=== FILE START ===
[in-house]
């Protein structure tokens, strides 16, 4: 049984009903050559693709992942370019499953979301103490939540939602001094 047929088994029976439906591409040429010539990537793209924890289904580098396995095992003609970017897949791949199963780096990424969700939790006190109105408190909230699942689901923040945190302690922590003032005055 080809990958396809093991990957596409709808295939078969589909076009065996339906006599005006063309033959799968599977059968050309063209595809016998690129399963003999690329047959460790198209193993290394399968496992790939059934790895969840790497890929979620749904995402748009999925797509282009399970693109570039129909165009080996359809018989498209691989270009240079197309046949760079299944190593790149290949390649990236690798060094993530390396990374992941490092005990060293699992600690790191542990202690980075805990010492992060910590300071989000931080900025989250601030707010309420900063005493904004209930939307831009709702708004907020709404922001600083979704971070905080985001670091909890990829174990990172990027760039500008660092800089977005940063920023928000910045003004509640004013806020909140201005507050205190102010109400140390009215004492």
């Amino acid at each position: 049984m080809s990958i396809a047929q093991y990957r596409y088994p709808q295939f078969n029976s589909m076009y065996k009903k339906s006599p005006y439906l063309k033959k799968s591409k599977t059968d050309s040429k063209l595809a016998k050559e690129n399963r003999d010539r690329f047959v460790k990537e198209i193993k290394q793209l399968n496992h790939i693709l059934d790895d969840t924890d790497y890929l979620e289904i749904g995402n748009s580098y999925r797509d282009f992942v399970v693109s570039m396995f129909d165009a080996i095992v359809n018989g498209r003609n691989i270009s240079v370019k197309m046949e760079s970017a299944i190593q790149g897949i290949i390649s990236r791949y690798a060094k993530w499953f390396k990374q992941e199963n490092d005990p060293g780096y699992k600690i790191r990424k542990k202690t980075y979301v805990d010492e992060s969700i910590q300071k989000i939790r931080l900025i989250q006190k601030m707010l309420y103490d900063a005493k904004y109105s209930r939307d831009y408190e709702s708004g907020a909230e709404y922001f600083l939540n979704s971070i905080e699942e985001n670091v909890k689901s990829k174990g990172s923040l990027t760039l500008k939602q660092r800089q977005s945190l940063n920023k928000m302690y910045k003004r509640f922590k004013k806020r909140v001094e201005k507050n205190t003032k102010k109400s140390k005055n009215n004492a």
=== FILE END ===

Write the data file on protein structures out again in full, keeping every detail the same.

[in-house]
């Protein structure tokens, strides 16, 4: 049984009903050559693709992942370019499953979301103490939540939602001094 047929088994029976439906591409040429010539990537793209924890289904580098396995095992003609970017897949791949199963780096990424969700939790006190109105408190909230699942689901923040945190302690922590003032005055 080809990958396809093991990957596409709808295939078969589909076009065996339906006599005006063309033959799968599977059968050309063209595809016998690129399963003999690329047959460790198209193993290394399968496992790939059934790895969840790497890929979620749904995402748009999925797509282009399970693109570039129909165009080996359809018989498209691989270009240079197309046949760079299944190593790149290949390649990236690798060094993530390396990374992941490092005990060293699992600690790191542990202690980075805990010492992060910590300071989000931080900025989250601030707010309420900063005493904004209930939307831009709702708004907020709404922001600083979704971070905080985001670091909890990829174990990172990027760039500008660092800089977005940063920023928000910045003004509640004013806020909140201005507050205190102010109400140390009215004492």
């Amino acid at each position: 049984m080809s990958i396809a047929q093991y990957r596409y088994p709808q295939f078969n029976s589909m076009y065996k009903k339906s006599p005006y439906l063309k033959k799968s591409k599977t059968d050309s040429k063209l595809a016998k050559e690129n399963r003999d010539r690329f047959v460790k990537e198209i193993k290394q793209l399968n496992h790939i693709l059934d790895d969840t924890d790497y890929l979620e289904i749904g995402n748009s580098y999925r797509d282009f992942v399970v693109s570039m396995f129909d165009a080996i095992v359809n018989g498209r003609n691989i270009s240079v370019k197309m046949e760079s970017a299944i190593q790149g897949i290949i390649s990236r791949y690798a060094k993530w499953f390396k990374q992941e199963n490092d005990p060293g780096y699992k600690i790191r990424k542990k202690t980075y979301v805990d010492e992060s969700i910590q300071k989000i939790r931080l900025i989250q006190k601030m707010l309420y103490d900063a005493k904004y109105s209930r939307d831009y408190e709702s708004g907020a909230e709404y922001f600083l939540n979704s971070i905080e699942e985001n670091v909890k689901s990829k174990g990172s923040l990027t760039l500008k939602q660092r800089q977005s945190l940063n920023k928000m302690y910045k003004r509640f922590k004013k806020r909140v001094e201005k507050n205190t003032k102010k109400s140390k005055n009215n004492a």